With a smile on his face, Richard Jules Berry fired a gun that struck three Havelock police officers, according to testimony Tuesday in the trial of the Havelock man charged in the 2013 shooting.


With a smile on his face, Richard Jules Berry fired a gun that struck three Havelock police officers, according to testimony Tuesday in the trial of the Havelock man charged in the 2013 shooting.



Lt. Brian Borton, of the Havelock Police Department, testified that he and Sgt. James Fahnestock and Patrol Officer Loren Boone were simply trying to help Berry, who had indicated he had shot himself, at the time of the shooting.



Taking the stand in the first day of testimony in the trial, Borton said officers heard at least two gun shots as they waited outside Berry’s closed bedroom door, attempting to talk him into surrendering to authorities.



“I don’t want to talk. I just want to bleed out,” Borton said Berry told the officers after the second shot.



Borton said the officers then slowly pushed open the door to the bedroom.



“We decided to enter to render aid thinking he had injured himself,” Borton testified.



Borton said that he and Fahnestock had both holstered their guns as they observed Berry lying on the bed for about 15 seconds.



Berry then turned slightly and brought one of the guns up to his throat.



“As he was turning over I see a smile on his face and his guns pointed at us,” Borton testified.



Both officers lunged for Berry in an attempt to gain control of the weapons, but Berry fired several more shots, one of which grazed Borton, he testified.



Berry’s defense attorney, Michael Mills, told jurors in his opening statement Tuesday that evidence would show the shooting was an accident caused by the actions of the police officers.



Answering questions from Mills, Borton admitted that he could not state with 100 percent certainty that the superficial abrasion on his hand actually came from a bullet.



“One hundred percent sure? No, but I don’t know where else it could have come from,” Borton said.



Mills asked if Borton had made a plan with the other officers on how to handle Berry.



“No concrete plan other than to render aid to him,” Borton testified.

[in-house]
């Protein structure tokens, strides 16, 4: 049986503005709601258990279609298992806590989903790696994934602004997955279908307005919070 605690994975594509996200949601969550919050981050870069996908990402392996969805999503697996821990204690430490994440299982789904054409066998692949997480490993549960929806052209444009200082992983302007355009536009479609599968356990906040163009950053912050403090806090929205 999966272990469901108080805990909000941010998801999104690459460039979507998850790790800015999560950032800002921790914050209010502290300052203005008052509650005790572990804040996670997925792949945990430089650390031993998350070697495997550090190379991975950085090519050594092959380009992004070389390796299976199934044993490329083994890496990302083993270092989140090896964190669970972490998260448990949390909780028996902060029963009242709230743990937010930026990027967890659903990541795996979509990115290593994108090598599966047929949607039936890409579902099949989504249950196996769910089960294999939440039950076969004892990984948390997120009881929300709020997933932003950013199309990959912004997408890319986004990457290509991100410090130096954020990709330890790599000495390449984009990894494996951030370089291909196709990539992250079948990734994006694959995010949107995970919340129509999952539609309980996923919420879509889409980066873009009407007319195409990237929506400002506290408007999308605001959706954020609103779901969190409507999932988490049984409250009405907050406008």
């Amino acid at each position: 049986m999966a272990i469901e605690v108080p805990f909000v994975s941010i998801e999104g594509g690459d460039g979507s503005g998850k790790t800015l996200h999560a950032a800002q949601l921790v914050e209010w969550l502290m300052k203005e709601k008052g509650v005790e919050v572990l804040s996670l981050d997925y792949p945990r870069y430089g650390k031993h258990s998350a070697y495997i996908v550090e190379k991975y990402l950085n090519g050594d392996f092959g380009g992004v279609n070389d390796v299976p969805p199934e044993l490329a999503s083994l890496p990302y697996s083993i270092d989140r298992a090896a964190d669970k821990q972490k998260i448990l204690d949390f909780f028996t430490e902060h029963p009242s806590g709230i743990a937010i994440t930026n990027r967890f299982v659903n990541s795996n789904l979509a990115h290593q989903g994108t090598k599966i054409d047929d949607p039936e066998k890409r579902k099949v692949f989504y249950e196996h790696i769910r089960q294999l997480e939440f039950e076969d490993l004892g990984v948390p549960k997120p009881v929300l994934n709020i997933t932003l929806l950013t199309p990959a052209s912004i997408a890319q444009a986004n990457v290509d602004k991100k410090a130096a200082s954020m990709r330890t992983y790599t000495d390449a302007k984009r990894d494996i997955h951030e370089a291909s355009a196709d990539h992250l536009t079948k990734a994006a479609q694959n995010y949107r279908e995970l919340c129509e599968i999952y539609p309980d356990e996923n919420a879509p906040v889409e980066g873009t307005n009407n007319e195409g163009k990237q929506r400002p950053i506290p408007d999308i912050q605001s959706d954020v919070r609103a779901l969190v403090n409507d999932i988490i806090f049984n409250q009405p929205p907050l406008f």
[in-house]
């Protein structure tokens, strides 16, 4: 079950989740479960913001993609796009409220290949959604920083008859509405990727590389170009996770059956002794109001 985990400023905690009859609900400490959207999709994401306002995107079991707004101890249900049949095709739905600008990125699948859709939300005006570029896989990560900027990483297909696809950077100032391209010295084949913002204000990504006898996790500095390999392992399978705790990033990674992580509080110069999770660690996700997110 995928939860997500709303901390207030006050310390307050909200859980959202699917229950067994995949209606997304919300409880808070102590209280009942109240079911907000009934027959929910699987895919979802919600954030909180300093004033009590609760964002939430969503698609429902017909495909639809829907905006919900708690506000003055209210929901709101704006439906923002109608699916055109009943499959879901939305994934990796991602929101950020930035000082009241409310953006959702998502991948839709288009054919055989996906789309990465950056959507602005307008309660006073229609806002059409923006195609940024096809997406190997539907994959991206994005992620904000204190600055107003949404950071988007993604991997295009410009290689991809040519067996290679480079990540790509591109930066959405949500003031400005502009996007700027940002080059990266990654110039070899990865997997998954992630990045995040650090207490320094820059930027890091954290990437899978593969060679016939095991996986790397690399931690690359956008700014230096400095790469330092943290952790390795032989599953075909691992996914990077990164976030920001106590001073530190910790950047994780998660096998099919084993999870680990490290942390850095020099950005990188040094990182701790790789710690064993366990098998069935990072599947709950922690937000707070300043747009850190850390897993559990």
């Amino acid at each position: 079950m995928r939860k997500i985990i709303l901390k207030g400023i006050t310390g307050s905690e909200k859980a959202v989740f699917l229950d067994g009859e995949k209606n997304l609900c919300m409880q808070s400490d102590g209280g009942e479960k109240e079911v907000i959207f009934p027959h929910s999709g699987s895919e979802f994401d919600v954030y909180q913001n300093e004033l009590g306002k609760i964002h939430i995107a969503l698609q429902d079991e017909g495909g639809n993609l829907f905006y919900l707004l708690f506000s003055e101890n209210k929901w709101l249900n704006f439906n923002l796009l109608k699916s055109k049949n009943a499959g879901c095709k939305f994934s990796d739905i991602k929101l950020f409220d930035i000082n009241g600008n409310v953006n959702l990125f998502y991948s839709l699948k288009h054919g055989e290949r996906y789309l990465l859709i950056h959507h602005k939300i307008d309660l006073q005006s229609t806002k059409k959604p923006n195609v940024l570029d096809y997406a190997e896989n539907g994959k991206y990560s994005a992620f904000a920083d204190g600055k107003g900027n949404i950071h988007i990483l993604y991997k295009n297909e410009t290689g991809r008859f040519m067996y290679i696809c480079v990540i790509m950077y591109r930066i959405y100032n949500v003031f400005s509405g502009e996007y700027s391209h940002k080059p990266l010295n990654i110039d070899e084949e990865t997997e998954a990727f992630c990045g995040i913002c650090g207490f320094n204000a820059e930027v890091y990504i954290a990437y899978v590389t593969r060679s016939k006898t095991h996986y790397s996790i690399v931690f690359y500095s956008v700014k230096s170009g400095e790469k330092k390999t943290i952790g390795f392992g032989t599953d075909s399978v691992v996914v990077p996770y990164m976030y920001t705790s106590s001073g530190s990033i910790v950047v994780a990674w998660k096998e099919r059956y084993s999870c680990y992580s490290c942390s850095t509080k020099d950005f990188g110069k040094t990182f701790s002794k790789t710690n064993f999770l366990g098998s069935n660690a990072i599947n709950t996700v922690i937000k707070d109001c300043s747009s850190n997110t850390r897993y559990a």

Mills asked Borton if he had considered calling in the city’s tactical response team, and Borton said the 30 to 45 minutes needed to assemble the team was too long to wait to save Berry if he had shot himself.



Borton testified that his intent was “to render aid to (Berry) because we really had thought that he had shot himself and it wouldn’t have taken long for him to bleed out.”



The shooting occurred on Feb. 14, 2013. Assistant District Attorney Karen Hobbs, prosecutor in the case, played a 9-1-1 phone call from a woman identifying herself as Berry’s spouse and indicating that he had fired a gun inside their Webb Boulevard home around 12:20 p.m.



Boone was the first to respond, but since Borton was on his lunch break at his home located just about a block away, he also responded to the call.



Testimony on Tuesday also came from Dr. Kristen Warner, a hand surgeon with Coastal Orthopedics in New Bern, who discussed the injury to Fahnestock, the most seriously injured of the three officers.



Warner testified that Fahnestock’s injuries to his left thumb were consistent with that of a gunshot wound. One joint of the officer’s thumb was “highly fragmented” and that small fragments of debris consistent with a gunshot were found during surgery, Warner said.



Warner stated that Fahnestock still had some limitation of movement as well as some pain in his hand.



“He has some functional loss because of the injury,” Warner testified. “He’s considered six percent impaired in the left extremity.”



Berry is charged with three counts of assault with a deadly weapon with intent to kill inflicting serious injury and three counts of assault on a law enforcement officer.



Benjamin G. Alford is the presiding judge, and the jury consists of five men and seven women.



The trial is expected to continue through the rest of the week.